By Jeffrey A. Simancek
This article is from the Summer 2012 issue of Body Sense magazine.
Throughout history, some diseases and disorders appear, disappear, and come back repackaged with a new name.
In 1895, Swiss surgeon Fritz de Quervain published case reports regarding the thickening of the dorsal compartment, or backside, of the wrist on the thumb side as a result of repetitive motion and friction of the tendons that attach to the thumb. The repetitive overuse disorder was first christened “De Quervain’s tenosynovitis,” but has since come to be known by many other names, including “Washer Woman’s Sprain” and “Mother’s Wrist/Thumb.” The disorder reappeared in the 1980s as a result of video games, putting a younger generation at risk for repetitive thumb movements. Most recently, it has become known by a new name that reflects the current trends of society—“Smartphone Thumb.”
De Quervain’s tenosynovitis presents symptoms including pain and fatigue in the hands and wrist due to prolonged ulnar deviation (bending the wrist toward the thumb side), and repetitive flexion and extension movements of the thumb. Repeating these motions causes the muscles of the thumb to be elongated or stretched against the styloid process of the radius, resulting in friction and wear. Continuous flexion and extension of the thumb (such as texting) causes overuse and strain of the smaller thumb muscles and some forearm muscles.
General fatigue and soreness in the hands and wrist is one of the first signs of De Quervain’s tenosynovitis. Pressure and tenderness at the “snuff box”—the area at the side of the wrist on the thumb side—is also a sign.
Text Neck Syndrome
Although Smartphone Thumb may not be breaking news in today’s society, we are now seeing the same trend used to give another old disorder a new glitzy name: “Text Neck Syndrome.” The underlying condition of Text Neck Syndrome has been around for years. Before mobile communications were prevalent, it was associated with spending hours in front of a computer. Before computers, it was reading or writing. Although this syndrome has historically been associated with older clientele, it is now affecting a new, younger audience.
Mobile technologies are allowing society to take the workplace wherever they go; unfortunately, proper ergonomics do not always follow. Visit a bookstore, coffee house, or Internet cafe, and you will see people typing away on their laptops, phones, or tablets. These workers are often unable to control the ergonomics of their location. Laptop computers find themselves on tabletops, forcing users to elevate their shoulders, creating contractions in the numerous lateral and posterior neck muscles. If the laptop is not on a table, it is often in users’ laps, causing them to depress and roll their shoulders forward, increasing their thoracic curvature and looking down in that Text Neck position.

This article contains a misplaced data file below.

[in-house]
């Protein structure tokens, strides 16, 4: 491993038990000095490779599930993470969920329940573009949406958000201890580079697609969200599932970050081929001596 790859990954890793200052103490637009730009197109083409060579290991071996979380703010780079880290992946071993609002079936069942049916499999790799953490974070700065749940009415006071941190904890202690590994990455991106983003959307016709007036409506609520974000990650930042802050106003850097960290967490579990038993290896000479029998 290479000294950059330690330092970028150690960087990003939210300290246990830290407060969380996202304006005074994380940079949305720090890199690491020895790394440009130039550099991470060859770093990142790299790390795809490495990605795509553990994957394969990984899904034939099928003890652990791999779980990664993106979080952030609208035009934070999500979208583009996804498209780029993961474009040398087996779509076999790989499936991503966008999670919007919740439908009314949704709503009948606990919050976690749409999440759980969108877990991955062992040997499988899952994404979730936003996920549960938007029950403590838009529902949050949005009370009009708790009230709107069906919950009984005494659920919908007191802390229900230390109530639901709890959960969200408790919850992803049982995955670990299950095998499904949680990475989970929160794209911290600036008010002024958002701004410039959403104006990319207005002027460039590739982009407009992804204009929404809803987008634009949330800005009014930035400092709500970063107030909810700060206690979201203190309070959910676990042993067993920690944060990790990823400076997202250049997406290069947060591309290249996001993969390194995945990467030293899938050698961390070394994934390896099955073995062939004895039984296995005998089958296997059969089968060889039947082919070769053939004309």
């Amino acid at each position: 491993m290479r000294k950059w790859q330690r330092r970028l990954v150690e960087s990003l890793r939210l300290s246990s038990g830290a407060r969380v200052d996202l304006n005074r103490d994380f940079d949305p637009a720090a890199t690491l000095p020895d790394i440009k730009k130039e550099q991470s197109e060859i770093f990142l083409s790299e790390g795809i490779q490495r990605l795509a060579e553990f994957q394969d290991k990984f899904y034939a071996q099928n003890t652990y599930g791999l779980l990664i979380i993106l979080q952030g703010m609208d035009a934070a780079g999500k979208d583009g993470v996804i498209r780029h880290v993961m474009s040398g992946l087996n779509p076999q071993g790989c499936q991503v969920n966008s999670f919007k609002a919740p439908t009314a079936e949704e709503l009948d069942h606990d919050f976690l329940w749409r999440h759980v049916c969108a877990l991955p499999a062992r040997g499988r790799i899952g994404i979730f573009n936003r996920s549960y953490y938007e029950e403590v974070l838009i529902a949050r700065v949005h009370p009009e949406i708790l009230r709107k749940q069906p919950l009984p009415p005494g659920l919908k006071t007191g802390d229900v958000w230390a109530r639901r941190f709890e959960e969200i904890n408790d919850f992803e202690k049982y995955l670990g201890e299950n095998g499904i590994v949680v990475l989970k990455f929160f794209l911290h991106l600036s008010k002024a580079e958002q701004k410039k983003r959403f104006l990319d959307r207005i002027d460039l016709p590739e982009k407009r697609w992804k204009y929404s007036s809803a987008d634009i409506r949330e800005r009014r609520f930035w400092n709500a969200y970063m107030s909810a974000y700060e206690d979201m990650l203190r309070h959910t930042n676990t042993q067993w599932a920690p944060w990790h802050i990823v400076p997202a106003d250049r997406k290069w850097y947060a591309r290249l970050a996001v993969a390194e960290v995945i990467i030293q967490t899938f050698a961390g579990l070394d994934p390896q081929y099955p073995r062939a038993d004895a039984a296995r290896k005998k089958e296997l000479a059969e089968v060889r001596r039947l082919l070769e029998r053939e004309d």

Text Neck Syndrome creates a decreased curvature, or flattening, of the lower neck area, bringing the head forward and forcing an increased curvature of the upper neck. The flattening of the lower cervical curve increases the pressure on the anterior portion of the vertebrae and can result in compression of nerves and tightening of muscles in the neck. This could also potentially lead to arthritis in the neck. Prolonged contractions of the posterior musculature of the neck and head, which are necessary to hold the imbalanced forward head posture, can lead to pain, spasms, and tension headaches.
Understanding the trends of today’s society and the potential conditions they may cause is important. By the year 2016, with no growth in the current trend, there will be about 4.9 million telecommuters in the United States. According to the Text Neck Institute in Plantation, Florida (www.text-neck.com), more than 4 billion mobile phones are in use worldwide. The average teenager spends 6–7 hours a day on some form of mobile technology. A recent study by the Kaiser Family Foundation states that teens, and children over age 8, send an average of 118 texts per day.
The technological advancements of today’s society have provided many conveniences, but they have also impacted body mechanics, position, and postures. Smartphone Thumb and Text Neck Syndrome are increasing in frequency, and starting to affect a younger, and larger, population.
Self-assessment and therapeutic interventions are two steps that help people with the pains of mobile devices. Ask yourself, “How often am I texting each day? Am I holding my device up to read, or am I stressing my neck by looking down at it? Do I experience any pain or stiffness due to the use of my mobile device?”
The good news is that help is only a conversation away. Talk with your massage therapist about proper body mechanics or positional changes you can make to help alleviate the discomfort you experience during and after using your mobile device. Your therapist can also recommend changes you can make at your home or portable office to prevent future injuries. Most importantly, get a massage therapist to work out the kinks and adhesions created from prolonged postural positioning like the forward head and flexed neck of Text Neck Syndrome, and the stress and strain in your hands and wrists from Smartphone Thumb.
Jeffrey A. Simancek has more than 15 years of experience as a bodyworker. He is an author, educator, and continuing education provider. He is currently teaching massage and has his own practice in Irvine, California. You can find him on Facebook at www.facebook.com/wolftracksmassagetherapy.